Laurel Drew is a regular contributor to CG Magazine. It is reprinted here courtesy of the author, Laurel E. Drew.
By Laurel E. Drew
After training and a lot of work, Tumble Bug went to the track, one of the fastest dogs that Cliff Abraham had ever raised. He finished one race with a 15-length lead, and another by an estimated 50 yards. In fact, the dog was so fast that he injured himself, which eventually led to his retirement. Shortly before his retirement, there was much talk of a match race with the great Chief Havoc (also in the Hall of Fame); however, Tumble Bug ruptured a muscle in a hind leg and was retired before the race occurred. Chief Havoc and Tumble Bug were to match up on a number of pedigrees, however, as their offspring produced top-quality runners.
Tumble Bug won the Easter Cup, the Melbourne Cup, the H.G.R.C. Stake, and many others. In fact, TB was often handicapped by being placed in a starting box several yards behind the other dogs.
When first retired to stud, TB did not attract the high quality bitches that Abraham had hoped for, but when his offspring began to make their mark on the track, that changed. His stud fee went from 10 to 12 guineas in a hurry.
About that time, H. W. Shugart, a former traveling salesman from Iowa turned boxer, visited Australia and was smitten with Tumble Bug. Shugart bought the Greyhound because, after studying the records, he concluded that Tumble Bug was producing dogs as good as or better than those produced by Chief Havoc, who was being bred to superior bitches.
When Shugart purchased TB, he received a lengthy letter from Abraham detailing Tumble Bugs faults and foibles, along with explicit directions as to how he was to be used at stud. Included were such details as: "Always have his collar up fairly tight when out exercising or he will slip it otherwise and always lead him on the right hand side." Another observation: "He is not a very good car traveler and therefore never feed him less than 6 or 8 hours before a long car journey." The instructions went on for 21 pages. They are printed in Gary Guccione's Great Names in Greyhound Pedigrees, vol. 1 and are fascinating reading.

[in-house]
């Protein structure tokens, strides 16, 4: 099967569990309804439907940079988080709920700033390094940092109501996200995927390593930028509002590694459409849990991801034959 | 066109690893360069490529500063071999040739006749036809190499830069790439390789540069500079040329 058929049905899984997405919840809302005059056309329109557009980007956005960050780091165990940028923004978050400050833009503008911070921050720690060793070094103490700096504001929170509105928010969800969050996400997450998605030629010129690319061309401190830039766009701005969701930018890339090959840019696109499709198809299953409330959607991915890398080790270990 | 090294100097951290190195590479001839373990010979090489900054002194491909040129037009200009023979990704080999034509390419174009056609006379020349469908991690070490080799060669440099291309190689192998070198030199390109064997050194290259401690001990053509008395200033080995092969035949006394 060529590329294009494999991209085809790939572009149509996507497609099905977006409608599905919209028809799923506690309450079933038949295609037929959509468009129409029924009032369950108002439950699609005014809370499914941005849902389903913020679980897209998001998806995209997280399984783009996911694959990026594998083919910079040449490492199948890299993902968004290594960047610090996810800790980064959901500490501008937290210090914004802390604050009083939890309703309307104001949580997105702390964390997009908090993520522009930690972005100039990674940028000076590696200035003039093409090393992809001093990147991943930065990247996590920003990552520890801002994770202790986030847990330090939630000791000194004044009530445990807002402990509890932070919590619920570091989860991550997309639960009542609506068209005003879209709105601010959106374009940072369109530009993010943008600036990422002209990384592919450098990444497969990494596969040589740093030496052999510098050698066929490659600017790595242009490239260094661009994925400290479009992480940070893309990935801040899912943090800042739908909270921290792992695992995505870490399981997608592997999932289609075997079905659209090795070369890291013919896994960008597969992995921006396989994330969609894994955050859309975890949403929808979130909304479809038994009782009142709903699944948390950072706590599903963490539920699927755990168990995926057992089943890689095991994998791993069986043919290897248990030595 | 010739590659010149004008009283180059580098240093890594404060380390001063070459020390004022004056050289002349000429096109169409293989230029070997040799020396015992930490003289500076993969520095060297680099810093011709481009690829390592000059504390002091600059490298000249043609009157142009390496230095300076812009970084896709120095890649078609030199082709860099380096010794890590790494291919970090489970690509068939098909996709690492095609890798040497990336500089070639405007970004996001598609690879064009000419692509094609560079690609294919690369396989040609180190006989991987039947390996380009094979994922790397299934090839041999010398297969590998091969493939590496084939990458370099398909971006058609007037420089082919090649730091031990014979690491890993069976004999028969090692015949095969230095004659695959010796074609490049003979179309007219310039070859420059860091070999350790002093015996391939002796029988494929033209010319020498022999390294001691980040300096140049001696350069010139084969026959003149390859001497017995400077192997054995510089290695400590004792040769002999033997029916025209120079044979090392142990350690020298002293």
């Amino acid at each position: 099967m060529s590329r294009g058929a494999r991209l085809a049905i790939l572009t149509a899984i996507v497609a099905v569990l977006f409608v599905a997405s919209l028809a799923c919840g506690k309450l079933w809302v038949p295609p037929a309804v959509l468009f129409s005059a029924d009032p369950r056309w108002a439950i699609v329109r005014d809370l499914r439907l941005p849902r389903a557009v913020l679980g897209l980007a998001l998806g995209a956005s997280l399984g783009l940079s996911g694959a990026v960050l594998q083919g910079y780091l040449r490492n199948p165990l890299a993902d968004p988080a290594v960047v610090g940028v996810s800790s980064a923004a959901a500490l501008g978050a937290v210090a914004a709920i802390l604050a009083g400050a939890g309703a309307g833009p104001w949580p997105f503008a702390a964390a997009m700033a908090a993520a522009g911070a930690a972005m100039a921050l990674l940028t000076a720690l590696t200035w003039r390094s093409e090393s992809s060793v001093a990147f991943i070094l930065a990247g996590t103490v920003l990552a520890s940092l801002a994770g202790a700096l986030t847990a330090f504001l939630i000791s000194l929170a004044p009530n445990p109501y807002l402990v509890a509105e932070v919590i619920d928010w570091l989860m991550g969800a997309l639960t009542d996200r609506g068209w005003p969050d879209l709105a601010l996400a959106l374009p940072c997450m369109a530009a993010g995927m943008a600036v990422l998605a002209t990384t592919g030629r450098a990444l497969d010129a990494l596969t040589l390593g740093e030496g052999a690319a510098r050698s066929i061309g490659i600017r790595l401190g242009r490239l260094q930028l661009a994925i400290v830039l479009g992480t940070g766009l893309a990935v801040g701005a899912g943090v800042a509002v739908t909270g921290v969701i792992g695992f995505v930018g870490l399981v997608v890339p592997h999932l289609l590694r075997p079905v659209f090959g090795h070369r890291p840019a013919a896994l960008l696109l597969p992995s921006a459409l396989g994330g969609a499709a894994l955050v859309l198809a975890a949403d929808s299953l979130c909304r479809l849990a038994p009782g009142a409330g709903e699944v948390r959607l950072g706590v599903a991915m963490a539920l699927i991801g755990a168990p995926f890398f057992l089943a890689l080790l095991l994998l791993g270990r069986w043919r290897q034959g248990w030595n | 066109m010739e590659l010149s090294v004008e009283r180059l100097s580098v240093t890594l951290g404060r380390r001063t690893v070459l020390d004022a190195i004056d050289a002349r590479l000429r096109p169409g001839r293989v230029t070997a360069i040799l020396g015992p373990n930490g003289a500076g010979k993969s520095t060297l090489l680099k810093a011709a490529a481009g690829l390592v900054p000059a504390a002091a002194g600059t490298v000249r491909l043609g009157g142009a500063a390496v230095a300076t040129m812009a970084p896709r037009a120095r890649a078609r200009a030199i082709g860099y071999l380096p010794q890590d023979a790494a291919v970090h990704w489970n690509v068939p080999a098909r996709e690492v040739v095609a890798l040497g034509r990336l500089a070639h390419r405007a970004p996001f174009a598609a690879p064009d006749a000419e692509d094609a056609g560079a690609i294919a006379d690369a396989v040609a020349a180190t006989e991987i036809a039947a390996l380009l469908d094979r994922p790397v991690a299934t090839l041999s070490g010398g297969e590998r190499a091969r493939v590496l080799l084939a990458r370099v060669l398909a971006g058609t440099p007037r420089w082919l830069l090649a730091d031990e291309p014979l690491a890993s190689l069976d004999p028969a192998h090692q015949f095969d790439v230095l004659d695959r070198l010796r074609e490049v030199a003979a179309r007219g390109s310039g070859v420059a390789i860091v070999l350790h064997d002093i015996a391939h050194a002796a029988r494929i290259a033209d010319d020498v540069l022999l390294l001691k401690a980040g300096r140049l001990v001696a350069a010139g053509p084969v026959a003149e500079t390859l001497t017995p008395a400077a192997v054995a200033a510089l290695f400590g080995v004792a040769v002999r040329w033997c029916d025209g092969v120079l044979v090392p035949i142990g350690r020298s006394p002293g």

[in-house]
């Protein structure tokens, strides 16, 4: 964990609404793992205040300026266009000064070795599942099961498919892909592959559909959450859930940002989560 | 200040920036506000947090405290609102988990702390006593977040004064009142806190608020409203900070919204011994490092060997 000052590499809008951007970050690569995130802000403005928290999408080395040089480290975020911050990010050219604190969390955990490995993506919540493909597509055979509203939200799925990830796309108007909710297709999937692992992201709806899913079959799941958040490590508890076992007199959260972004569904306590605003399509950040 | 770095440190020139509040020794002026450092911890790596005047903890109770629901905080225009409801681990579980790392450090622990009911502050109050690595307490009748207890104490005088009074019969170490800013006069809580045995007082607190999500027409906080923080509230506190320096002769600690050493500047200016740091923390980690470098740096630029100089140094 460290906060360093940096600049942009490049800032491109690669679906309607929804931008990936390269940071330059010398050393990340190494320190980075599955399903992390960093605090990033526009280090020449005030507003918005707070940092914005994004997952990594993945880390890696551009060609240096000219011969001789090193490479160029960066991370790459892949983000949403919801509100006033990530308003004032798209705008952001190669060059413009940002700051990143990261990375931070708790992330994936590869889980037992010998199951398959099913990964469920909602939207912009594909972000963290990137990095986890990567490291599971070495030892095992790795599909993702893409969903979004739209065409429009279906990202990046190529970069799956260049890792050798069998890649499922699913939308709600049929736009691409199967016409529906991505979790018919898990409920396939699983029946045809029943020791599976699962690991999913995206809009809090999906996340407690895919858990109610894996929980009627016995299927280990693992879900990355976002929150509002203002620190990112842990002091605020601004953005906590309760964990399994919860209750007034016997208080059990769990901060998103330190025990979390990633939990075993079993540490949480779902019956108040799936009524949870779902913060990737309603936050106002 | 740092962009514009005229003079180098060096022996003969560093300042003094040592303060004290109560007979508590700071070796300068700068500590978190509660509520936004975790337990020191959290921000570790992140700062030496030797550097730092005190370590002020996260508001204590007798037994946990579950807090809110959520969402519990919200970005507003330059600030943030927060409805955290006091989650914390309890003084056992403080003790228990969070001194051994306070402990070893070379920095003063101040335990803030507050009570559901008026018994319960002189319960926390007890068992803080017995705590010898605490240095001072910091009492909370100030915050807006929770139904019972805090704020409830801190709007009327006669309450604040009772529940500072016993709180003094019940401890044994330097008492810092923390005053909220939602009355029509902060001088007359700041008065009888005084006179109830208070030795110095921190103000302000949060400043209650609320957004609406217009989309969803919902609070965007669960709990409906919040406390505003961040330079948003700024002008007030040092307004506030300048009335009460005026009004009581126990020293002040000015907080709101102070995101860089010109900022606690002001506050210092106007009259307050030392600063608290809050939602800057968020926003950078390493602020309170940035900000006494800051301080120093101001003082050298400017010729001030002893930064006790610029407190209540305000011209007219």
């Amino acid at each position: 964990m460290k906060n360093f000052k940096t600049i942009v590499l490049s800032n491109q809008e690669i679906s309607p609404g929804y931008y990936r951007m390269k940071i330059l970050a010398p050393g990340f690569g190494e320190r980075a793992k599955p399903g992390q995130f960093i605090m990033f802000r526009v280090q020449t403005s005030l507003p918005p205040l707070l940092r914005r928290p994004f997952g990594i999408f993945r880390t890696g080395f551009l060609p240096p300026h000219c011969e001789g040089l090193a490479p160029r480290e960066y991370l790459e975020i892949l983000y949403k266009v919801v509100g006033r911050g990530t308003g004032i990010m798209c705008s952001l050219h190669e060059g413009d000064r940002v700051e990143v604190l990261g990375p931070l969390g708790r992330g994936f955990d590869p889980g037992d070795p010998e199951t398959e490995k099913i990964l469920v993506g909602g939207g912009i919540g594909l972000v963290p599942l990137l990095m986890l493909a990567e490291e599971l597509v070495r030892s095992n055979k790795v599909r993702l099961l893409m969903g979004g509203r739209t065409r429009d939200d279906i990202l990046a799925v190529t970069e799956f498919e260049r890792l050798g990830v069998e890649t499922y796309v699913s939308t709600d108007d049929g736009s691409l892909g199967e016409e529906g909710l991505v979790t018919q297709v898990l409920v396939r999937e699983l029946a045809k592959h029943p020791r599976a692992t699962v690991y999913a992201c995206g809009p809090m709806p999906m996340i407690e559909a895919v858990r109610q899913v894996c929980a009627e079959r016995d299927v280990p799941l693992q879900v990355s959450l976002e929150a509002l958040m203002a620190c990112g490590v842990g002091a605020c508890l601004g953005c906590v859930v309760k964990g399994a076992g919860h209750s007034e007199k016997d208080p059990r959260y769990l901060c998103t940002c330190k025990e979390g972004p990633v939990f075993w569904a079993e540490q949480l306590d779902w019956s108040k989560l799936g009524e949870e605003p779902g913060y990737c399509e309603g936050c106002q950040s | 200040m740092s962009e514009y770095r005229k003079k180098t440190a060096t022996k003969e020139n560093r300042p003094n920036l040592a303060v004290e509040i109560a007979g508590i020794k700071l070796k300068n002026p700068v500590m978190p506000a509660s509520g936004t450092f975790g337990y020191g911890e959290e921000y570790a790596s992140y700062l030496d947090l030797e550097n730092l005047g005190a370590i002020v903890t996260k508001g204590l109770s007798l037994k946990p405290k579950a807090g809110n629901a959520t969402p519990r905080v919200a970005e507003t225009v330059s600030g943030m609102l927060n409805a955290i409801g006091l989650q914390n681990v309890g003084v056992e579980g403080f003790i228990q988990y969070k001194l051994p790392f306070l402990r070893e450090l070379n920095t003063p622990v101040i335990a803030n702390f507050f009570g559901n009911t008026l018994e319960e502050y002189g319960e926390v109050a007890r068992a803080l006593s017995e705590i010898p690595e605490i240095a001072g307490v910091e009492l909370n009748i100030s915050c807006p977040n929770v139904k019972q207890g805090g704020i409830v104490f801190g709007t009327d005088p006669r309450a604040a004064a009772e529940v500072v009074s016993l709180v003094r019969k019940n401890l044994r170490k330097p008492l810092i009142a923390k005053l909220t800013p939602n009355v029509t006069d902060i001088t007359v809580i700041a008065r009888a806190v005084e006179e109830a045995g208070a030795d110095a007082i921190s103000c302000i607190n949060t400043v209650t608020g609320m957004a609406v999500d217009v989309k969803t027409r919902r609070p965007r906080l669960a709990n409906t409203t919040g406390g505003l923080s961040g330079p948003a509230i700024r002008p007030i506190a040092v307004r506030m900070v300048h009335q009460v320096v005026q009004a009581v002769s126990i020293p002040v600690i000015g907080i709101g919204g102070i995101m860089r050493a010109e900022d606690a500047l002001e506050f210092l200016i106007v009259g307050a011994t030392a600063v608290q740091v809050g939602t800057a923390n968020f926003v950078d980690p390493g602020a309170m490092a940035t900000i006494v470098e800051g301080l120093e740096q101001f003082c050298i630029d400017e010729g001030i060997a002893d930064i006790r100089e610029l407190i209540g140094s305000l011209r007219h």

Tumble Bug produced some excellent dogs. Saddler was one. Saddler went on to produce Westy Kinto, Miss Whirl, and Kithed, all top producing bitches. Another of Tumble Bug's well-known sons was All Man. Tumble Bug's daughters carried his name to high ranks. They included Tiny Bug, Tumble Through, Flash Bug, Velvet Ribbon, Star Billing, and Rain Step.
In Australia, he had produced the great Rocket Jet, also a solid black dog, who was to sire several outstanding dogs who later were exported to the United States. Many of Tumble Bug's descendants were crossed back into the TB line through offspring of Rocket Jet.
In the twilight of his breeding career, Tumble Bug sired Mac's Lamb, who produced Mac's Diane, dam of Tuf Miler and other greats. Shortly after this, Tumble Bug developed a heart condition. He died of a heart problem in 1956 at age 11. The bloodline developed from Tumble Bug proved to be Australia's answer to the Irish-born Hi There and America's Mixed Harmony. He was a dog who was both handsome and fast.
(Note: the asterisk after the name of the dog indicates that he was imported to the United States.)